As imports of food into the United States grow, so too do concerns about the safety of Guatemalan raspberries, alfalfa sprouts from the Netherlands, and Ecuadoran crab meat that Americans are devouring.
Reacting to a series of highly publicized outbreaks of illness that authorities traced to imported food, Washington is looking into the issue - and doesn't like what it sees.
Now, as US lawmakers and the Clinton administration consider ways to ensure food safety, they must balance the sometimes-competing interests of public health, consumer demand, and international trade.
"Americans are consuming ever-increasing amounts of imported food, with more than $33 billion in food products imported in 1996 - an increase of almost 50 percent from 1990," says Sen. Susan Collins (R) of Maine, who with Sen. John Glenn (D) of Ohio opens a round of hearings on the subject today. "An increase of this magnitude demands more certainty that our food supply is safe."
More than half of all seafood, one-third of the fresh fruits, and 12 percent of the fresh vegetables Americans eat come from abroad, the US Agriculture Department (USDA) says (see guide to food imports, Page 10).
Senator Collins last year asked the General Accounting Office, Congress's investigative arm, to study how the federal government ensures food imports meet health and safety standards. "Federal agencies cannot ensure that the growing volume of imported foods is safe for consumers," states the GAO study, issued this week. "As the percentage of imported foods consumed in the United States increases, the importance of ensuring that these foods are safe increases as well."
Outbreaks of food-borne illness have been attributed to food produced in the US, as well. But more imported food in the 1990s and recent outbreaks (such as those in 1996 and 1997 associated with Guatemalan raspberries) have caught the attention of many shoppers.
Standing in the produce section of a Fresh Fields supermarket in Annandale, Va., a teacher from nearby Falls Church says she's concerned about "cleanliness of the facilities and that the workers handled [the food] properly, without pesticides. But I do buy [foreign produce], especially if it says 'organic.' "
Martina Queen of Washington worries that farmers abroad use pesticides not allowed in the US: "If I don't have to [buy foreign produce], I don't."
Some food imports cause more concern than others because of the different way two federal agencies monitor them. USDA, which controls imports of meat, poultry, and some egg products, gives exporting countries the responsibility of ensuring food is safe.
It permits exports only from the 37 countries it has determined have food-safety systems similar to those in the US. In addition, Agriculture officials visually inspect every shipment of food under their jurisdiction (118,000 shipments in 1997), then run tests on about 20 percent to verify the effectiveness of the other countries' controls.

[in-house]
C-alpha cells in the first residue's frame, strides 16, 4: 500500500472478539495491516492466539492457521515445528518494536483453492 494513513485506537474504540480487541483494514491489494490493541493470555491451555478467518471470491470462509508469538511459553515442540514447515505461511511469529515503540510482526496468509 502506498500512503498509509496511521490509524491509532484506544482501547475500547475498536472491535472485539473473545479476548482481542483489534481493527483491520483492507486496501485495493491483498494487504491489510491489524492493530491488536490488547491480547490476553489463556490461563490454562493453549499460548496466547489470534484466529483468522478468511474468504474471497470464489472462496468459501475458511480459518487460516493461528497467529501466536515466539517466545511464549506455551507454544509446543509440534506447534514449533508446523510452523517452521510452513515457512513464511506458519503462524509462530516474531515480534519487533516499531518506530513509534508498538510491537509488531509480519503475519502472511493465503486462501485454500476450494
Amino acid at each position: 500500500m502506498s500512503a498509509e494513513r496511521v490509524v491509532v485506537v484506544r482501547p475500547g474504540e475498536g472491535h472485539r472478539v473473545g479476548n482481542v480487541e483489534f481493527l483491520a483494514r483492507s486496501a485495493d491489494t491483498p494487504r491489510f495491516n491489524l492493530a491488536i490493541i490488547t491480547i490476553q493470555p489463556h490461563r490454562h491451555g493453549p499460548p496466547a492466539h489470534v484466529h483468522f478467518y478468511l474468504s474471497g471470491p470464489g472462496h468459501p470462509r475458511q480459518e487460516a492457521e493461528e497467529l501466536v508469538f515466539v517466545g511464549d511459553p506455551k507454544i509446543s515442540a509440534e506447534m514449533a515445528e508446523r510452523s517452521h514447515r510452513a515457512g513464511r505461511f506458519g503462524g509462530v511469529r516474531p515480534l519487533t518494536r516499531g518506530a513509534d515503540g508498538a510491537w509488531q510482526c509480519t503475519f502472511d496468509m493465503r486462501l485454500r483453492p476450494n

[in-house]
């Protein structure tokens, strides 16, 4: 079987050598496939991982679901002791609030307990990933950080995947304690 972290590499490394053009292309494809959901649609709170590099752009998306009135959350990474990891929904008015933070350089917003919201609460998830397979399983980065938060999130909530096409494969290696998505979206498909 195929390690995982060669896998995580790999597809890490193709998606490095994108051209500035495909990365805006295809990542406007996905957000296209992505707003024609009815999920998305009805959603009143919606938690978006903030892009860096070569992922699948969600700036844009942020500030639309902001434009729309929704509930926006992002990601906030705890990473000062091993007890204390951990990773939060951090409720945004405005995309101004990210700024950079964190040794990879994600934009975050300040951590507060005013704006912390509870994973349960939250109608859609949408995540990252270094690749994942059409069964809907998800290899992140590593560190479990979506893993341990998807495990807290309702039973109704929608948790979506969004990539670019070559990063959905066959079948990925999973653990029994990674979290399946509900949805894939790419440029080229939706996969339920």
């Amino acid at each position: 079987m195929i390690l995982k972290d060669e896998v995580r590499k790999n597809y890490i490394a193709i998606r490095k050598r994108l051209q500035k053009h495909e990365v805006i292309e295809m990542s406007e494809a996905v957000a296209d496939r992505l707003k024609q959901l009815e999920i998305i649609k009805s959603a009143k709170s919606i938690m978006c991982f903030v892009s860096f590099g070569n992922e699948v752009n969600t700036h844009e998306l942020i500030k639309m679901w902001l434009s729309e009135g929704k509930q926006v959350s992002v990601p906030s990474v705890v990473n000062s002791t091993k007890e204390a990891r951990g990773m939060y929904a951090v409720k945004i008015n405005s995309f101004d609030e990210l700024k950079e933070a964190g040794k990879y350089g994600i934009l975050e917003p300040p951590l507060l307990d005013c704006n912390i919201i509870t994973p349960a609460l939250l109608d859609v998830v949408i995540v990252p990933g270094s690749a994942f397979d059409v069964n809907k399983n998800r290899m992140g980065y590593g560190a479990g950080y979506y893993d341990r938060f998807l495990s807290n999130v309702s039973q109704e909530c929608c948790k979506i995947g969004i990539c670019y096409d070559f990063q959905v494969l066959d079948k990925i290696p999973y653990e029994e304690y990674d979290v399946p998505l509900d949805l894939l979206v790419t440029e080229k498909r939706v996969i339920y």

But the Food and Drug Administration (FDA), which regulates products such as seafood, fruits, and vegetables, doesn't have the authority to require exporting nations to have such safety measures in place. It relies entirely on spot-testing and sampling at ports of entry.
FDA's spot checks, however, have fallen from 8 percent of all shipments in 1992 to about 1.7 percent last year because of the rising volume of goods. On top of that, GAO says, "Such an approach, when used as the sole means of assessing [safety], has been widely discredited as an effective protective measure...."
In the past, GAO has recommended creating a single food agency to oversee imports. This week's report calls for requiring that all imported food, not just meat and poultry, be produced under food-safety systems similar to the one in the US.
The Clinton administration was urging action even before the GAO report. The president's budget calls for an additional $25 million for the FDA to expand its international food inspections.
The FDA seeks a flexible system in which it can use its discretion in banning imports. Agency officials say a mandatory regime, such as the GAO recommends, would disrupt trade, since FDA would have to ban imports from most of the world until it could certify that each country's practices are safe.
"FDA has warned that it was in danger of being overwhelmed by the volume of products reaching US ports," says FDA deputy commissioner Michael Friedman. Even so, he says, imported foods are "generally safe."
Not everyone agrees that federal agencies need more power. "Both the FDA and USDA already have the authority to halt imports of food products," says Rhona Applebaum of the National Food Processors Association. The food processors call for more funding to develop voluntary, cooperative food-safety programs in other nations. "This cooperative process is one of the best means of improving worldwide food-safety systems without creating artificial trade barriers," she says.
Back in produce section at Fresh Fields supermarket, some shoppers would agree. "When it's good-looking strawberries like those," says Nick Barounas of Alexandria, Va, "I really don't think about where it's from."